If the first principle of smart shopping is ‘plan ahead’, the second one is ‘don’t plan too much’. This is extremely relevant for those who prefer one big weekly shopping rather than going to the deli 3-4 times a week. When we go to the store with the good intention to secure the meal plans for at least 5 days ahead, we always go for the optimistic prognosis. We make sure we buy products for 5 days of home-made dinner, plus lunch boxes, snacks for the office, etc. Then we go out one evening, the next day someone has a birthday in the office. There you go, you have 25% more food than needed, with a likelihood that 100% of it will go to the bin.
CogZum solution: Waste-free kitchen guidebooks say that you should always plan a lazy evening or two. CogZum helps you do it the easy way. You just go through your “At Home” list while still at the office and think of what you can do with what’s available. This saves you time as well. When you know that you have everything for your salad but mozzarella, you go to the deli just for mozzarella. Otherwise, you will wander around the store for ‘”something for dinner”. And you will leave 20 minutes later with a full cart of unplanned grocery shopping.
We can’t use the food because supermarkets and marketing people have convinced us that buying in bulk is good for us. Timewise and budget-wise.
No, it’s not. Multiple surveys have proven that buying in bulk eventually leads to more food waste. If you eat a yoghurt a day, buy a six-pack. But if you are eating one every sometimes, buy one only. Or two. Ignore the “six at the price of four” label. Buying large containers or multiple packs has more side-effects than food-waste. It means you have to go shopping with your car. You need more storage space at home. And you will eat (mindlessly) more than you think.
CogZum solution: The third main feature of our app, apart from the home inventory and the shopping list, is its Journal. For each product, you can say whether you used it all, or how much of it you were not able to eat in time. So next time you put six yoghurts on your shopping list, the app will remind you that last week 2 of those were thrown away. We assume this will serve as a stopper for impulsive buying of more food than you actually can consume.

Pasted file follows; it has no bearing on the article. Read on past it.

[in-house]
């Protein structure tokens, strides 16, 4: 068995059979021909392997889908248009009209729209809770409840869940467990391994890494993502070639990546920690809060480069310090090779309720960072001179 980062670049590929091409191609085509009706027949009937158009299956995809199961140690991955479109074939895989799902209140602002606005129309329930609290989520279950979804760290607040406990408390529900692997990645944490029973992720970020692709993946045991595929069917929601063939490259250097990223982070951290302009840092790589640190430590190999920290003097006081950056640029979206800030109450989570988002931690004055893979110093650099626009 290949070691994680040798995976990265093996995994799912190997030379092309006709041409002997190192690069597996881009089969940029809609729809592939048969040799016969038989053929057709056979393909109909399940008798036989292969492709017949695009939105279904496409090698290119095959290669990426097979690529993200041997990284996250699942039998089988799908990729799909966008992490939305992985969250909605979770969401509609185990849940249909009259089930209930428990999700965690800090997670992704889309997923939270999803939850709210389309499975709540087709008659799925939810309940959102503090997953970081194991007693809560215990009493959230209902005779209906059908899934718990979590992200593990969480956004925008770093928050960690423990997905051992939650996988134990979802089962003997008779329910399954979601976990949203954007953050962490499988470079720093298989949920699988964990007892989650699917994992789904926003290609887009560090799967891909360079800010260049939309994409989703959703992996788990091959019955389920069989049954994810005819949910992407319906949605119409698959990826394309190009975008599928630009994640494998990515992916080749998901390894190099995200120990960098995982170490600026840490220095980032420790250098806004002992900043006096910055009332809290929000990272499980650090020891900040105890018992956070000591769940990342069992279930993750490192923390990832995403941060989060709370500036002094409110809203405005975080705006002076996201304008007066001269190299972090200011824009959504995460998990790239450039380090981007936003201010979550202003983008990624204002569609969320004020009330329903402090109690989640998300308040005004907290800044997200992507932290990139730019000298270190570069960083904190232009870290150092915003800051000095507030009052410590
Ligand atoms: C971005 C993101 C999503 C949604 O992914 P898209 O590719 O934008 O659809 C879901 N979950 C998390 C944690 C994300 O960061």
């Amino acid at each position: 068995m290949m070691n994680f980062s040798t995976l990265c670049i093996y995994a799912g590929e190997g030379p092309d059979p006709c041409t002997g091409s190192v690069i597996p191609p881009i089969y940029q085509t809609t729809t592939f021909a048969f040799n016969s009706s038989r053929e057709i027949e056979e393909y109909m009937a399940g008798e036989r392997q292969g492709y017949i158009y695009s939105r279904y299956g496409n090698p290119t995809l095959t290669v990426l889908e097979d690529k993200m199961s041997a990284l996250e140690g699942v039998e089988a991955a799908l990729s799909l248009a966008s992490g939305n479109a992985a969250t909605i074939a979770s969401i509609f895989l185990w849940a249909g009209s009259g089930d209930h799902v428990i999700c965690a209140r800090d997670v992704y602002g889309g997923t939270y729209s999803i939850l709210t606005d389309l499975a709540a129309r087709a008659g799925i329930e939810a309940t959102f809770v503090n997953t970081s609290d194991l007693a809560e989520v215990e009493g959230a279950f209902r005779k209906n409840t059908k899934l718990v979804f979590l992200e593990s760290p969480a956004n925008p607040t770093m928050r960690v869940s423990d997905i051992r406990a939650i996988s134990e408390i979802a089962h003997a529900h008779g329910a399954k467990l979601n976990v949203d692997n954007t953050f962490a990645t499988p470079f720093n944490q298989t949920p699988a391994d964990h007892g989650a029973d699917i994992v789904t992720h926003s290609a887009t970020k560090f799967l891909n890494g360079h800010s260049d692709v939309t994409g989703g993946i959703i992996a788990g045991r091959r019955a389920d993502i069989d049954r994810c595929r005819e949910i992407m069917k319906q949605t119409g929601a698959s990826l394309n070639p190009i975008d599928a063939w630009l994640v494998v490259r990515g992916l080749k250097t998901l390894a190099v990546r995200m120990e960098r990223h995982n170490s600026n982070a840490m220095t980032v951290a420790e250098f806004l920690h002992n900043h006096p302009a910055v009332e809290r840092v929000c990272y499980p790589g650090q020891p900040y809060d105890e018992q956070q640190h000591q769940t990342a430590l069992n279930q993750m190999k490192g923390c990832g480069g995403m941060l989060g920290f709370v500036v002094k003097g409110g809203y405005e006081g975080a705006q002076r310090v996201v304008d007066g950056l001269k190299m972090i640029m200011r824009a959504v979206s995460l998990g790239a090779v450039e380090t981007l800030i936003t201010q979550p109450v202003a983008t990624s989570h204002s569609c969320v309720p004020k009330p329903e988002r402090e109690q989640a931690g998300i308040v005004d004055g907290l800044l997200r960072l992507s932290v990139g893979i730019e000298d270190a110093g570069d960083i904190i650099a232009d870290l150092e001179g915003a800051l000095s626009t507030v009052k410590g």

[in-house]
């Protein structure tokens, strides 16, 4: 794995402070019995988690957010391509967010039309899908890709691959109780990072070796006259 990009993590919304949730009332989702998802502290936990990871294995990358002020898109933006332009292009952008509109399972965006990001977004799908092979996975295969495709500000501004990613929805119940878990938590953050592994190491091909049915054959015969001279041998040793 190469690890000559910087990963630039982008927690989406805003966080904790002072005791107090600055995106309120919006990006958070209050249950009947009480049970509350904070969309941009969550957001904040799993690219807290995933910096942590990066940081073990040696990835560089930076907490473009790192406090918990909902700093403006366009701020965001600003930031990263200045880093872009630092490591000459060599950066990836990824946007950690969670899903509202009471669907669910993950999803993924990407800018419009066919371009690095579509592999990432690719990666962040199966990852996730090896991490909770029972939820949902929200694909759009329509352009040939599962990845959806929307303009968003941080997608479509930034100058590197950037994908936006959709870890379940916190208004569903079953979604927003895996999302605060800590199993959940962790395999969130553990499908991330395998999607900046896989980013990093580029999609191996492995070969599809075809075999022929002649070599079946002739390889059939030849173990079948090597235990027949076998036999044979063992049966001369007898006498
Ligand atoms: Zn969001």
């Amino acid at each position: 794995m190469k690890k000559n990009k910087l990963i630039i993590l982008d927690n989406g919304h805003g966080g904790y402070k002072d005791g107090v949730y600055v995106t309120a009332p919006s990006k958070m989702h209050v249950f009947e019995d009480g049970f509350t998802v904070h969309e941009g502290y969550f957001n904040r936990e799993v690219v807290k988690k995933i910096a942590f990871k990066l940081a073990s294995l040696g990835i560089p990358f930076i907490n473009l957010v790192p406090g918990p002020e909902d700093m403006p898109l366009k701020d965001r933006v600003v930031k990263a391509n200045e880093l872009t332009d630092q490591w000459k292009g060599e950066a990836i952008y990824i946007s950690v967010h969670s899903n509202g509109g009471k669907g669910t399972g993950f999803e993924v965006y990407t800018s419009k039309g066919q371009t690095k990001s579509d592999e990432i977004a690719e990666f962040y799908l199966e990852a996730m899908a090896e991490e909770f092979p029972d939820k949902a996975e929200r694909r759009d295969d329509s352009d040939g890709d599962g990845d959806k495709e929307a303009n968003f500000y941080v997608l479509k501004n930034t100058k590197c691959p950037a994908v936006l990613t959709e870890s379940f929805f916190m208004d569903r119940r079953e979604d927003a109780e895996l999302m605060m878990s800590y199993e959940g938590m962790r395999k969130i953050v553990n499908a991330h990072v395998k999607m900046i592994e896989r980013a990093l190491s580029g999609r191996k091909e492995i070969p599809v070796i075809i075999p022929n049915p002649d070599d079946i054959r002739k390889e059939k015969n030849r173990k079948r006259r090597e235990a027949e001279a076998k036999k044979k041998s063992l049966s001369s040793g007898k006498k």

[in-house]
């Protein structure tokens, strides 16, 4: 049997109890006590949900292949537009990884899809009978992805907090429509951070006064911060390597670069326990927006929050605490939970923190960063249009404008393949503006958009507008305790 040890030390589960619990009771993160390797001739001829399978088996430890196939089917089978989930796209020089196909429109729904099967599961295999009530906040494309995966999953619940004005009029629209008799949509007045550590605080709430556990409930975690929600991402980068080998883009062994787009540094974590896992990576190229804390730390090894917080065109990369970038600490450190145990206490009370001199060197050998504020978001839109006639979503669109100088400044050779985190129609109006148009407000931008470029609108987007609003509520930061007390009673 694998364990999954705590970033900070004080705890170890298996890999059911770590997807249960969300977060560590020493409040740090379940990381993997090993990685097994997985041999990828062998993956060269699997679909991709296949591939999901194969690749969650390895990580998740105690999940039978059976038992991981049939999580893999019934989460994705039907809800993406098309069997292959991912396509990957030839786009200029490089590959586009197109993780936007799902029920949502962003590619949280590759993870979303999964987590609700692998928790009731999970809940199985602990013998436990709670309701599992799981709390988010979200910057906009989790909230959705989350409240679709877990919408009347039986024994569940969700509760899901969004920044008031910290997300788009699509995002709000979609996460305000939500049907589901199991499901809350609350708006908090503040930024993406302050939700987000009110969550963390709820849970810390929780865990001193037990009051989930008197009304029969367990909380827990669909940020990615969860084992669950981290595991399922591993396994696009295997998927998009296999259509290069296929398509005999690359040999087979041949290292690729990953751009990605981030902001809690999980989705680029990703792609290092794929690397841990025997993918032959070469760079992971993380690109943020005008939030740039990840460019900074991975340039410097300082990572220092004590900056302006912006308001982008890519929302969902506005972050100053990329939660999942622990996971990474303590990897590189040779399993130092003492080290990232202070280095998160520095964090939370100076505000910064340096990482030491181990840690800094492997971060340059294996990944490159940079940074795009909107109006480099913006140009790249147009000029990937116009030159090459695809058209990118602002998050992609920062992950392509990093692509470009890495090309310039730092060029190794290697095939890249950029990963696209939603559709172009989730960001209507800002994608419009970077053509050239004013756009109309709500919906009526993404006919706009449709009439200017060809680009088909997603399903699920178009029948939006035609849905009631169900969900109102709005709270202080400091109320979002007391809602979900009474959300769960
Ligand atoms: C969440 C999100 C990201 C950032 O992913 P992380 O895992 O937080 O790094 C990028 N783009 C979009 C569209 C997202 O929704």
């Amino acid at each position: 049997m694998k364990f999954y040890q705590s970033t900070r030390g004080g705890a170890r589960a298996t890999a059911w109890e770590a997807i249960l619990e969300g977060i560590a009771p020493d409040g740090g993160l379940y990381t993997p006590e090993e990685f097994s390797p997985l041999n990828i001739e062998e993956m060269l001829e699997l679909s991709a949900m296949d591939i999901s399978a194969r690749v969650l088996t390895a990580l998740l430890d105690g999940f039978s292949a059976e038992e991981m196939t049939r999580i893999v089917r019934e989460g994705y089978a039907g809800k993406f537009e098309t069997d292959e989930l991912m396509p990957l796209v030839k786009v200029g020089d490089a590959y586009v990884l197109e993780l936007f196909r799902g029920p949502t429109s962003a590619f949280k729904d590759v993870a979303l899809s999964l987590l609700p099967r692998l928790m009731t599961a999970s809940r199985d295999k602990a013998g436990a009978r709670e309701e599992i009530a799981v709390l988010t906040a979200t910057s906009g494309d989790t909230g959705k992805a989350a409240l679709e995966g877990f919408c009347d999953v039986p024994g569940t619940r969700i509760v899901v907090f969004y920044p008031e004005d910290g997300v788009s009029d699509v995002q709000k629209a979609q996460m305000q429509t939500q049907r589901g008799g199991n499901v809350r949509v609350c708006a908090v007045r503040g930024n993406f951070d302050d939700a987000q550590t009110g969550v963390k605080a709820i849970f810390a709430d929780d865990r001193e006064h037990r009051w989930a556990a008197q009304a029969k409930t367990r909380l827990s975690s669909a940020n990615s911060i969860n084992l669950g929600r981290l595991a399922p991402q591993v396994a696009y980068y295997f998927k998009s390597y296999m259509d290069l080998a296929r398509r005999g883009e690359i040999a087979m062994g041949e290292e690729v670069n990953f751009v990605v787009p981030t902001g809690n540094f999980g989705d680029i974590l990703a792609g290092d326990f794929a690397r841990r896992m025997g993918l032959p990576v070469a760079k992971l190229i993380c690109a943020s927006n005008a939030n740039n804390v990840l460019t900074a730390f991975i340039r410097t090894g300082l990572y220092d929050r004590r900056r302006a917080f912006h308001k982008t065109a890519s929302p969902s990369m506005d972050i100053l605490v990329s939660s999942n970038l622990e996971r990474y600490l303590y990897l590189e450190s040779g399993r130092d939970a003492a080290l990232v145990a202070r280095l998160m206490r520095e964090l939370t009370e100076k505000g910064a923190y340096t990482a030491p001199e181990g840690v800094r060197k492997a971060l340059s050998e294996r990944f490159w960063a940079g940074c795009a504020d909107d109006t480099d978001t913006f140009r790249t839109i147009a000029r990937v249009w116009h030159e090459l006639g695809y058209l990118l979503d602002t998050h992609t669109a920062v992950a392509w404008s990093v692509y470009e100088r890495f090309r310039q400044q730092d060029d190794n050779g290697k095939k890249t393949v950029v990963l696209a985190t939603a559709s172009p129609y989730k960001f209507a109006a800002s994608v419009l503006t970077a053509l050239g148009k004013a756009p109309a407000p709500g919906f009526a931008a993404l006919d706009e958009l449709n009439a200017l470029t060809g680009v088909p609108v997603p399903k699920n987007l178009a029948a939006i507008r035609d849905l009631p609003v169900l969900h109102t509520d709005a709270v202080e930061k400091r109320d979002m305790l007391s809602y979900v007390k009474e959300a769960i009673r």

The last main reason for food loss at home is storage.
Processed goods and those, “reinforced” with preservatives have a long shelf life. We overstock them along with more “healthier” produce and farm foods – to accommodate for all that, storage space in our homes has also increased – big pantries, huge fridges, stand-alone freezers. Products are pushed at the back and stay in cupboards and fridge until they spoil. We hope that you’ll agree with us that nowadays no one has the time to do daily kitchen checks and memorise expiry dates.
CogZum solution: With CogZum, most of the updates in your digital food catalogue happen as you plan meals and do grocery shopping. Our “days to go” indicator will tell you what food you need to use first or how much time has passed since “use by” date. On top of that, home screen reminders will bring to your attention food that is about to expire.
Health-wise, we encourage you to increase the share of fresh and unprocessed foods in your basket. When you have a reliable tool for keeping tabs on them, you can be sure that they won’t end in the bin.
Our project aims at providing not only advanced mobile technology but also at raising food-waste awareness. We strive to educate, motivate and develop a community of smart shoppers who care for the environment. Our iPhone app is the first step in a strategy to build a complete system of connected devices that help reduce uneaten food to a minimum. Here are some useful tips on how to store your groceries and keep them as fresh as possible for a longer period of time. When you start using the CogZum app and have a regular overview of what foods you throw away most often, you can adjust the way you store them. Here’s a full list of guidelines for the most common products in our kitchens. We hope we’ve been helpful.